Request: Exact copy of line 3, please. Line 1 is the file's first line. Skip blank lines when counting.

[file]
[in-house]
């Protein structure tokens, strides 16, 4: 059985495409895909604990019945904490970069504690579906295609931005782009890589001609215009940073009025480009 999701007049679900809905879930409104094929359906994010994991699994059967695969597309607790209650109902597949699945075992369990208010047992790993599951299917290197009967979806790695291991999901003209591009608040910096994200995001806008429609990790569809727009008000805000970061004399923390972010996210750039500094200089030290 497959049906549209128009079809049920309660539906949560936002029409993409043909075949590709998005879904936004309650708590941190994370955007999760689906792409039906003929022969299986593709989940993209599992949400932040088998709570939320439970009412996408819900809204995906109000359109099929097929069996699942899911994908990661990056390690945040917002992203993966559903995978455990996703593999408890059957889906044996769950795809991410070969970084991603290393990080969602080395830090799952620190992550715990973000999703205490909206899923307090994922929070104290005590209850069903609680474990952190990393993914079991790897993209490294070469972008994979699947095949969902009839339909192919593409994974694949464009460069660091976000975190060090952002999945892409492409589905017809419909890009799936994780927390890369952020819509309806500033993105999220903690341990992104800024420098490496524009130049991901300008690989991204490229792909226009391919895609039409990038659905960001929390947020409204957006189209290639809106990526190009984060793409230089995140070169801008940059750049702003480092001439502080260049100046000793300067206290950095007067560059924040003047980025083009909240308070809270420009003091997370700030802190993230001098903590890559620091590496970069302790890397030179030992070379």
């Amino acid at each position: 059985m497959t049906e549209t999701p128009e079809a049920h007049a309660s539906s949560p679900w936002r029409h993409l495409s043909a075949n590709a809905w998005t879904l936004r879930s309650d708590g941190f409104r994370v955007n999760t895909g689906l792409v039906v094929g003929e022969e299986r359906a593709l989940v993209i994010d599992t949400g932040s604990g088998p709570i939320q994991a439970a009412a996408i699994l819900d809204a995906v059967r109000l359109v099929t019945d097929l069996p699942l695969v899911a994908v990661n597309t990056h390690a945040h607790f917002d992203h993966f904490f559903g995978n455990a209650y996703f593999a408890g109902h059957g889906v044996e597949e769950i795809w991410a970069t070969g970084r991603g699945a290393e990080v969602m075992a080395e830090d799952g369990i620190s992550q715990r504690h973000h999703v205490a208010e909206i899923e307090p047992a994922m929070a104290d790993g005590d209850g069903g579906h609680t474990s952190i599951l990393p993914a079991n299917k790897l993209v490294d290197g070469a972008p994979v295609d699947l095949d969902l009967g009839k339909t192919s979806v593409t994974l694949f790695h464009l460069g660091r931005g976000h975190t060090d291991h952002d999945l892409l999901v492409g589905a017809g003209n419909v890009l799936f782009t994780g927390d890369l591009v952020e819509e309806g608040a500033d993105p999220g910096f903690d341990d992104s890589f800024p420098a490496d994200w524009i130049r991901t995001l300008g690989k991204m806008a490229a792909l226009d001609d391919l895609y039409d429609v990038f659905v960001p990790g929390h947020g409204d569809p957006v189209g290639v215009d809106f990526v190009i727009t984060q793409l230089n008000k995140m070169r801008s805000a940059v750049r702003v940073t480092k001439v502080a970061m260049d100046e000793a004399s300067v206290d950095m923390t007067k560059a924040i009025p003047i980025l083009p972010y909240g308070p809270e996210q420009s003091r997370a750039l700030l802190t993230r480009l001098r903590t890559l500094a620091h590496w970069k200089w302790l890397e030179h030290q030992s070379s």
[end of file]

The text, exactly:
């Amino acid at each position: 059985m497959t049906e549209t999701p128009e079809a049920h007049a309660s539906s949560p679900w936002r029409h993409l495409s043909a075949n590709a809905w998005t879904l936004r879930s309650d708590g941190f409104r994370v955007n999760t895909g689906l792409v039906v094929g003929e022969e299986r359906a593709l989940v993209i994010d599992t949400g932040s604990g088998p709570i939320q994991a439970a009412a996408i699994l819900d809204a995906v059967r109000l359109v099929t019945d097929l069996p699942l695969v899911a994908v990661n597309t990056h390690a945040h607790f917002d992203h993966f904490f559903g995978n455990a209650y996703f593999a408890g109902h059957g889906v044996e597949e769950i795809w991410a970069t070969g970084r991603g699945a290393e990080v969602m075992a080395e830090d799952g369990i620190s992550q715990r504690h973000h999703v205490a208010e909206i899923e307090p047992a994922m929070a104290d790993g005590d209850g069903g579906h609680t474990s952190i599951l990393p993914a079991n299917k790897l993209v490294d290197g070469a972008p994979v295609d699947l095949d969902l009967g009839k339909t192919s979806v593409t994974l694949f790695h464009l460069g660091r931005g976000h975190t060090d291991h952002d999945l892409l999901v492409g589905a017809g003209n419909v890009l799936f782009t994780g927390d890369l591009v952020e819509e309806g608040a500033d993105p999220g910096f903690d341990d992104s890589f800024p420098a490496d994200w524009i130049r991901t995001l300008g690989k991204m806008a490229a792909l226009d001609d391919l895609y039409d429609v990038f659905v960001p990790g929390h947020g409204d569809p957006v189209g290639v215009d809106f990526v190009i727009t984060q793409l230089n008000k995140m070169r801008s805000a940059v750049r702003v940073t480092k001439v502080a970061m260049d100046e000793a004399s300067v206290d950095m923390t007067k560059a924040i009025p003047i980025l083009p972010y909240g308070p809270e996210q420009s003091r997370a750039l700030l802190t993230r480009l001098r903590t890559l500094a620091h590496w970069k200089w302790l890397e030179h030290q030992s070379s």